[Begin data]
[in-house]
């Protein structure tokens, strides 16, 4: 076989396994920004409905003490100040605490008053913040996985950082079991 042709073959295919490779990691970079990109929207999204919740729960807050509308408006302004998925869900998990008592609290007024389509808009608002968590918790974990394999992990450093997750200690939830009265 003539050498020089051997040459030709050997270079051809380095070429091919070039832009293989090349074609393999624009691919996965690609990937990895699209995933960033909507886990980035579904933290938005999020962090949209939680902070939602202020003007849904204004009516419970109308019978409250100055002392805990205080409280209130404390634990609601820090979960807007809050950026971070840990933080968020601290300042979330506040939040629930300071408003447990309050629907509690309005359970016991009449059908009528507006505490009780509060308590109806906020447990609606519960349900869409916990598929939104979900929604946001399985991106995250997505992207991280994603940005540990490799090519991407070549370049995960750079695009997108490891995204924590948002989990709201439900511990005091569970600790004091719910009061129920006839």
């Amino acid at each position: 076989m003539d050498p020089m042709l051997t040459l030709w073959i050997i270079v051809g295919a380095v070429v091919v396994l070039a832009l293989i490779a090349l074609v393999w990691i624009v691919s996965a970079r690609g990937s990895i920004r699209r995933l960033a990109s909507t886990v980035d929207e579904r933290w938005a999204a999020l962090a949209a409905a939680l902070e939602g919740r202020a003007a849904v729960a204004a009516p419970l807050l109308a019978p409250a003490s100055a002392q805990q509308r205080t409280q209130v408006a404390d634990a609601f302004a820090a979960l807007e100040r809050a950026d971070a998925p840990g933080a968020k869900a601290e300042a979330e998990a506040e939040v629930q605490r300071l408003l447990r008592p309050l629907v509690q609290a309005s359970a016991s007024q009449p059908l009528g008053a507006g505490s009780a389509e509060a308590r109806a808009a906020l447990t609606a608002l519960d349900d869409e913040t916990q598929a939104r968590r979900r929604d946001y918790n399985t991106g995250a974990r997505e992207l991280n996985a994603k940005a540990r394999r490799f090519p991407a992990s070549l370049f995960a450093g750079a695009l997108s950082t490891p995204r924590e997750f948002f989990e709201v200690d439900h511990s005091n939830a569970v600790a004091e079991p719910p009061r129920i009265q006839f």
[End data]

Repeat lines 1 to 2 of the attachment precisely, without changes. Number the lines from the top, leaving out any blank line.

[in-house]
């Protein structure tokens, strides 16, 4: 076989396994920004409905003490100040605490008053913040996985950082079991 042709073959295919490779990691970079990109929207999204919740729960807050509308408006302004998925869900998990008592609290007024389509808009608002968590918790974990394999992990450093997750200690939830009265 003539050498020089051997040459030709050997270079051809380095070429091919070039832009293989090349074609393999624009691919996965690609990937990895699209995933960033909507886990980035579904933290938005999020962090949209939680902070939602202020003007849904204004009516419970109308019978409250100055002392805990205080409280209130404390634990609601820090979960807007809050950026971070840990933080968020601290300042979330506040939040629930300071408003447990309050629907509690309005359970016991009449059908009528507006505490009780509060308590109806906020447990609606519960349900869409916990598929939104979900929604946001399985991106995250997505992207991280994603940005540990490799090519991407070549370049995960750079695009997108490891995204924590948002989990709201439900511990005091569970600790004091719910009061129920006839």